TITLE: Prepare: Living Your Faith in an Increasingly Hostile Culture
AUTHOR: J. Paul Nyquist
PUBLISHER: Chicago, IL: Moody Publishers, 2014, (224 pages).
According to Paul Nyquist, President of Moody Bible Institute, persecution is not just physical. It includes anything that inflicts pain, mental pressure, or any measure of force to force Christians to retreat from their positions. The author defines it as: "persecution is the societal marginalization of believers with a view to eliminating their voice and influence." It attacks Christians in the five areas: private, family, community, national, and church. If their goal is to silence or to eliminate, what ought to be our response? Nyquist helps us along by studying persecution passages in the Bible, and how they can relate to our hostile environment.
Part One is about setting the stage to show us the origins of hostility and the reasons for the cultural climate we have to day. Nyquist believes that this change is not sudden but has been happening for the past decade. He blames it on believers who have become so insulated from the world by being "culturally asleep" and as a result losers in the culture war. Instead, the result is grim where Christians no longer are invited to co-exist peacefully, but to be banished to the edges of society. In other words, the playing field for Christians is getting smaller. He identifies four major shifts.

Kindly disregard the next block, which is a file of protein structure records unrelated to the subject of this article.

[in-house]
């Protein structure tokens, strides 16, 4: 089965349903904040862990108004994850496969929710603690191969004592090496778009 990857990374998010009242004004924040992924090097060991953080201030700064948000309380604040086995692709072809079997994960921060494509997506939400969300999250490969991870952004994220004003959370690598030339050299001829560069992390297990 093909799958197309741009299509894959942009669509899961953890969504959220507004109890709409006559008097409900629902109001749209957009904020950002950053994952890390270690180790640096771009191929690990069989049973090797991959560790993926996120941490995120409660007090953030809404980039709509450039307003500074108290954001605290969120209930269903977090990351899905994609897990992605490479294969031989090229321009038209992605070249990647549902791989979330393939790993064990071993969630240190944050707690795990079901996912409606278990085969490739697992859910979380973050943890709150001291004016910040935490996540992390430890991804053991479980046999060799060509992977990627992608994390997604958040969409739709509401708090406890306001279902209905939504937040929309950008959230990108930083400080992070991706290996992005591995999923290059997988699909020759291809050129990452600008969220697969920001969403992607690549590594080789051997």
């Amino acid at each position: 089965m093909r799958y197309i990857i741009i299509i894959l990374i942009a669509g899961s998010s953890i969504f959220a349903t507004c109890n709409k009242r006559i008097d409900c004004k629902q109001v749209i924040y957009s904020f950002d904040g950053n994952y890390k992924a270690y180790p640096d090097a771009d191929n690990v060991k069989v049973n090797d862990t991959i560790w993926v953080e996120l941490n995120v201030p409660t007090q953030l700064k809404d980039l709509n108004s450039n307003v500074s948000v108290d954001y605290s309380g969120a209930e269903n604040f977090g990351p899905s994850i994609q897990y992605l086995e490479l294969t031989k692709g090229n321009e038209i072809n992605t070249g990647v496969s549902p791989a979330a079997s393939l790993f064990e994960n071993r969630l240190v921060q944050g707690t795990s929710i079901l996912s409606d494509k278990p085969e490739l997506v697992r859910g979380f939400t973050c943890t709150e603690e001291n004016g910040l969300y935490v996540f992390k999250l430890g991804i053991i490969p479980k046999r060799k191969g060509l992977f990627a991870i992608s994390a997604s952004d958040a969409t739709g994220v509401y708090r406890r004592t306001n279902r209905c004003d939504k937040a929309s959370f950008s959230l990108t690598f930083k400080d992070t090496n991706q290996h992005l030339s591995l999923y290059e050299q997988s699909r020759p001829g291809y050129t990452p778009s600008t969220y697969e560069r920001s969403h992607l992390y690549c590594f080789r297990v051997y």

- The abandonment of biblical marriage
- The erosion of religious freedom
- The protection of special interest groups like the LGBTQ
- Hostility against Christians
Nyquist goes back to America's foundational law system to Blackstone's commentaries which set forth the constitutional laws. While the law has not changed, the surrounding culture has, especially in the interpretation of the law. He explains it using the five-step cultural change cycle how each step of the way, the biblical mandate has become diluted with secular values and liberal movements. The first stage of "Contact" introduces incremental thinking as a new disruptive thought that one can govern without God. The second stage "Champion" focuses on human reasoning as the superior way to "practice progressive, evolutionary law" in the hands of top intellectuals. The third stage "Coalition Builds" shows how new forms of interpretation occupies mainstream followed by the fourth stage where "A Law is Passed" which begins overturning biblically mandated cases like prayer and Bible reading in public schools, legalizing abortion, removing the Ten Commandments, and gay marriage. The final stage of "Integration" shows the shift in public opinion that favours the liberal and postmodern movement.